Have the Flu, skip the Tylenol says a new study.
Tylenol has had a tough time in the news lately, proven ineffective for musculoskeletal pain and now being shown ineffective for flu symptoms.
We are at the beginning of flu season, and what do we do? Should we get the flu shot, how can we improve our immune system response to the flu and if we do get the flu, how can we improve our response to the virus and its symptoms.
One of the things we recommend is our cold survival kit, which we have in our offices to help prevent the flu. Since the effectiveness of the flu shot has been less than stellar (20% last year) and the side effects for some people can be measurable, a strong immune system may be better protection than the flu shot, even though it is widely promoted.
Recently, the NY Times cited a new study suggesting that it is ineffective for the flu. Check it out here
Tylenol Is Ineffective Against Flu Symptoms
By Nicholas Bakalar December 9, 2015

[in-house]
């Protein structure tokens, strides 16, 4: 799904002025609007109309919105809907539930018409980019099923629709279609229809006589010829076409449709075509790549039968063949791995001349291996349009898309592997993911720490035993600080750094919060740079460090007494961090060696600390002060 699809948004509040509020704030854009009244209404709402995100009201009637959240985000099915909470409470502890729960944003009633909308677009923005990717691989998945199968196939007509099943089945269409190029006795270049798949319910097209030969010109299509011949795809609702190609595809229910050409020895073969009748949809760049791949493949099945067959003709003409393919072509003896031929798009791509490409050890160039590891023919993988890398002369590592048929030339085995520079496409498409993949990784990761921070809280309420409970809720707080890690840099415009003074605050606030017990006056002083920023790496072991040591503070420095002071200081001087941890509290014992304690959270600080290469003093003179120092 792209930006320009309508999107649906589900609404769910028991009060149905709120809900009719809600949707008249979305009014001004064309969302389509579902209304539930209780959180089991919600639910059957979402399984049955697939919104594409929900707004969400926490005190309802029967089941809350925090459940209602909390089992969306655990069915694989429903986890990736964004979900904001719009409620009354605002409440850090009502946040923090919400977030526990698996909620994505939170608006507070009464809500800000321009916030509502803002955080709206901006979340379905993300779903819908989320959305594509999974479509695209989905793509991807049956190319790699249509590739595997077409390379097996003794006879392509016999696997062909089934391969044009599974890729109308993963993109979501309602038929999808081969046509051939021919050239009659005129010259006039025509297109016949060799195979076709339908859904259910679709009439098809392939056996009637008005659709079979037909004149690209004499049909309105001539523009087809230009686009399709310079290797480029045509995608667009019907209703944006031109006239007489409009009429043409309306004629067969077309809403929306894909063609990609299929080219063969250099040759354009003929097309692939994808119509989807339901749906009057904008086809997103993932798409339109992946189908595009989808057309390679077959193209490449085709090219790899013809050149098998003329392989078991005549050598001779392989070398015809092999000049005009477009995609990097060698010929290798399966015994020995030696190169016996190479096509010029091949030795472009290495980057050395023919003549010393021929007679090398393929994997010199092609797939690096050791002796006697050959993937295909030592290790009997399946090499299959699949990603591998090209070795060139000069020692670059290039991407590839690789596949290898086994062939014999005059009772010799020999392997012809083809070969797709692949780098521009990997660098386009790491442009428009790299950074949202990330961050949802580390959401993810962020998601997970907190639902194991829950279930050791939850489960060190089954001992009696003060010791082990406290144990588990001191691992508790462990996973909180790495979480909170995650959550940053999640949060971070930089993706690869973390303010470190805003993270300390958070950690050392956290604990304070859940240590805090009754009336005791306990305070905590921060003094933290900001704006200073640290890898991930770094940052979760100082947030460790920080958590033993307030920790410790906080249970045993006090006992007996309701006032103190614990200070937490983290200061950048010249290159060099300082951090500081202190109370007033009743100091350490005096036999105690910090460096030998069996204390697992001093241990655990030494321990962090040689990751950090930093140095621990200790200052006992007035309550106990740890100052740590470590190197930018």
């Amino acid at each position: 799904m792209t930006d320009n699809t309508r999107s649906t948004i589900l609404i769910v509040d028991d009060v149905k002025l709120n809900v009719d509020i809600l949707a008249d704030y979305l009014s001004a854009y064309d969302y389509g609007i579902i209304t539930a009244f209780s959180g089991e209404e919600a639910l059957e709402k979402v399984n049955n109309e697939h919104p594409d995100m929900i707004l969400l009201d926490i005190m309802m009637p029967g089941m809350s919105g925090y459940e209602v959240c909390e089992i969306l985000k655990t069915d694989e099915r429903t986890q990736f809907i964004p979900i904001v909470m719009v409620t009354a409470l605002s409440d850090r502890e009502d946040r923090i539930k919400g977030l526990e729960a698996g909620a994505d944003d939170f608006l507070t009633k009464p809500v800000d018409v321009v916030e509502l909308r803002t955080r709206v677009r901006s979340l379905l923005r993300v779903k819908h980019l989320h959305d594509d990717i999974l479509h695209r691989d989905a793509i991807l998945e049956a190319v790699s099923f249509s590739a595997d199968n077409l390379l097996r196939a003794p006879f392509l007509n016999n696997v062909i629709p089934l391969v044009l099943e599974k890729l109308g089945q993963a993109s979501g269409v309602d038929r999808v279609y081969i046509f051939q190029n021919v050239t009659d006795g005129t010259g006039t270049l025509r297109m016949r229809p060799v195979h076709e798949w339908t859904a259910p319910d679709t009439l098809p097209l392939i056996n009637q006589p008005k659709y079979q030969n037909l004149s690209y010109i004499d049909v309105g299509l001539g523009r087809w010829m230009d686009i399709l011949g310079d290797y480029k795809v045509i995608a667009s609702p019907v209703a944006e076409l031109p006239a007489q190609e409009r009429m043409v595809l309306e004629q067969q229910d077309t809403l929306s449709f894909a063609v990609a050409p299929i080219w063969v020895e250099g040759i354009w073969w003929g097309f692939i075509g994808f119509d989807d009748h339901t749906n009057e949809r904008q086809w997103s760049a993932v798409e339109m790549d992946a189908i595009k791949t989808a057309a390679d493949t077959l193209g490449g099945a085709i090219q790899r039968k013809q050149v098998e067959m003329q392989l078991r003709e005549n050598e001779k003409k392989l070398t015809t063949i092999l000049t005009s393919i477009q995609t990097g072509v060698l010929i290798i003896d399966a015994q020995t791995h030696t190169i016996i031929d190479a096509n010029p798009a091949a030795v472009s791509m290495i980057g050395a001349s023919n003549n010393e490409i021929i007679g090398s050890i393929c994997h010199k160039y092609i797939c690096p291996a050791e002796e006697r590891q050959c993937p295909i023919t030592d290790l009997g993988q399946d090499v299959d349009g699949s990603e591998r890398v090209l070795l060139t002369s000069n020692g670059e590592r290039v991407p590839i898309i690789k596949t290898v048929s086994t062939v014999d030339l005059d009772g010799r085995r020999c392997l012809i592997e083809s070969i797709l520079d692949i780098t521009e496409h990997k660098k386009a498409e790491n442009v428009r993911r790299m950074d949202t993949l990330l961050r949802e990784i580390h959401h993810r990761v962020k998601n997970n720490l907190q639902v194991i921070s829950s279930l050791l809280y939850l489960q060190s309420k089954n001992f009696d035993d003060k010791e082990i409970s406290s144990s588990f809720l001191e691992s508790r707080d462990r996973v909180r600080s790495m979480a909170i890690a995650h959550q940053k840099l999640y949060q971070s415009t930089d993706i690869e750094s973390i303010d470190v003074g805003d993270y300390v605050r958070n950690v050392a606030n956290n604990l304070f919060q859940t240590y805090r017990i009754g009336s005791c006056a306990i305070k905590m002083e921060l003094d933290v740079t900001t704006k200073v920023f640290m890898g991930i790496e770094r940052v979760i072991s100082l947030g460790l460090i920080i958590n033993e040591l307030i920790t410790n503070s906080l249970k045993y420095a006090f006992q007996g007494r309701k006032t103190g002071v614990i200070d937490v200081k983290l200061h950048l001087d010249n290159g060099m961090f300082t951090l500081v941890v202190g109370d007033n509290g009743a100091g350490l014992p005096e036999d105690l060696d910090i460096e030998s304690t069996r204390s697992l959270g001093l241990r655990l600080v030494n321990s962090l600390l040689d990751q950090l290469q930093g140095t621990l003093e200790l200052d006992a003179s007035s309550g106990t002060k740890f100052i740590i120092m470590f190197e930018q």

Tylenol is a popular remedy for treating the symptoms of flu. But a randomized trial has found that the drug is no more effective than a placebo, with no discernible effect at all on reducing fever or other flu symptoms.
Researchers in New Zealand randomized 80 adults with flu symptoms to either 1,000 milligrams of acetaminophen (Tylenol) or a placebo four times a day for five days. Twenty-two people in the placebo group and 24 in the Tylenol group had laboratory-confirmed flu virus infections.
The study, published in Respirology, detected no differences between the two groups in severity of symptoms, mean daily temperature, maximum temperature, viral load, adherence to the medicine or time before the symptoms went away. There was one serious side effect in one person in the placebo group, but beyond that there were no adverse side effects in either group.